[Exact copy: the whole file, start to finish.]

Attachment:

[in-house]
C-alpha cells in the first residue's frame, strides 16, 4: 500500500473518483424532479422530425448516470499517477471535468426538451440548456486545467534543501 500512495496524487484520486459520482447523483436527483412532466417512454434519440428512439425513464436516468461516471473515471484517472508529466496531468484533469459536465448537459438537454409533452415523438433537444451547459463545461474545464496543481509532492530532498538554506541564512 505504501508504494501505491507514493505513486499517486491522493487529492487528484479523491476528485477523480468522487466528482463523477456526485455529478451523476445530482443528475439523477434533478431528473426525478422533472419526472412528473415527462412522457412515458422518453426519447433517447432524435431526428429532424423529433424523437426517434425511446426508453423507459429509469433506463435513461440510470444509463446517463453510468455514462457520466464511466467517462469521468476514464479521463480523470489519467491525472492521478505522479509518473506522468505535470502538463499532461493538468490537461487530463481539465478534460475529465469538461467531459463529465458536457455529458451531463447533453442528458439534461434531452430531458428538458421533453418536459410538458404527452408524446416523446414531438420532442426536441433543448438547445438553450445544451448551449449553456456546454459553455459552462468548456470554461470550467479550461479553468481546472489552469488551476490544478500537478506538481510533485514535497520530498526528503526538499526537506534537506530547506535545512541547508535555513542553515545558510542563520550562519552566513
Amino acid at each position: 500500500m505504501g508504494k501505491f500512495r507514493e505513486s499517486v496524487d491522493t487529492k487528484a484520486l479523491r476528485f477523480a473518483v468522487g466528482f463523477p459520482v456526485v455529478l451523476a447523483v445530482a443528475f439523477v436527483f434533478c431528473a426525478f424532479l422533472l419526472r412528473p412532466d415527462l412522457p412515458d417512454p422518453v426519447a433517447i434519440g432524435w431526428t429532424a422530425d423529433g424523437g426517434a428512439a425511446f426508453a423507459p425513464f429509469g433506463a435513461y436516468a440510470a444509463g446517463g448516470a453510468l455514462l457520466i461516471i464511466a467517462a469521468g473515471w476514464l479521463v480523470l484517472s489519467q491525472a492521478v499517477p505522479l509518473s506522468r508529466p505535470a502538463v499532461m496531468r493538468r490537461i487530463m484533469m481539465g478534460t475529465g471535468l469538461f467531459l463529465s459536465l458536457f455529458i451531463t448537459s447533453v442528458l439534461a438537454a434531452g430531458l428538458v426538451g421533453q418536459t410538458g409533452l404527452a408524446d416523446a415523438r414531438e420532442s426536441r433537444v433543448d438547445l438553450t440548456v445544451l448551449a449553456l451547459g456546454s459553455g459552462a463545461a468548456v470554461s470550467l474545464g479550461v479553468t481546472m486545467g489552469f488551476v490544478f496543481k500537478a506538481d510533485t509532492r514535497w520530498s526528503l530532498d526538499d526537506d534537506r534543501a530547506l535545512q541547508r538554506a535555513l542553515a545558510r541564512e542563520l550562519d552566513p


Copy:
[in-house]
C-alpha cells in the first residue's frame, strides 16, 4: 500500500473518483424532479422530425448516470499517477471535468426538451440548456486545467534543501 500512495496524487484520486459520482447523483436527483412532466417512454434519440428512439425513464436516468461516471473515471484517472508529466496531468484533469459536465448537459438537454409533452415523438433537444451547459463545461474545464496543481509532492530532498538554506541564512 505504501508504494501505491507514493505513486499517486491522493487529492487528484479523491476528485477523480468522487466528482463523477456526485455529478451523476445530482443528475439523477434533478431528473426525478422533472419526472412528473415527462412522457412515458422518453426519447433517447432524435431526428429532424423529433424523437426517434425511446426508453423507459429509469433506463435513461440510470444509463446517463453510468455514462457520466464511466467517462469521468476514464479521463480523470489519467491525472492521478505522479509518473506522468505535470502538463499532461493538468490537461487530463481539465478534460475529465469538461467531459463529465458536457455529458451531463447533453442528458439534461434531452430531458428538458421533453418536459410538458404527452408524446416523446414531438420532442426536441433543448438547445438553450445544451448551449449553456456546454459553455459552462468548456470554461470550467479550461479553468481546472489552469488551476490544478500537478506538481510533485514535497520530498526528503526538499526537506534537506530547506535545512541547508535555513542553515545558510542563520550562519552566513
Amino acid at each position: 500500500m505504501g508504494k501505491f500512495r507514493e505513486s499517486v496524487d491522493t487529492k487528484a484520486l479523491r476528485f477523480a473518483v468522487g466528482f463523477p459520482v456526485v455529478l451523476a447523483v445530482a443528475f439523477v436527483f434533478c431528473a426525478f424532479l422533472l419526472r412528473p412532466d415527462l412522457p412515458d417512454p422518453v426519447a433517447i434519440g432524435w431526428t429532424a422530425d423529433g424523437g426517434a428512439a425511446f426508453a423507459p425513464f429509469g433506463a435513461y436516468a440510470a444509463g446517463g448516470a453510468l455514462l457520466i461516471i464511466a467517462a469521468g473515471w476514464l479521463v480523470l484517472s489519467q491525472a492521478v499517477p505522479l509518473s506522468r508529466p505535470a502538463v499532461m496531468r493538468r490537461i487530463m484533469m481539465g478534460t475529465g471535468l469538461f467531459l463529465s459536465l458536457f455529458i451531463t448537459s447533453v442528458l439534461a438537454a434531452g430531458l428538458v426538451g421533453q418536459t410538458g409533452l404527452a408524446d416523446a415523438r414531438e420532442s426536441r433537444v433543448d438547445l438553450t440548456v445544451l448551449a449553456l451547459g456546454s459553455g459552462a463545461a468548456v470554461s470550467l474545464g479550461v479553468t481546472m486545467g489552469f488551476v490544478f496543481k500537478a506538481d510533485t509532492r514535497w520530498s526528503l530532498d526538499d526537506d534537506r534543501a530547506l535545512q541547508r538554506a535555513l542553515a545558510r541564512e542563520l550562519d552566513p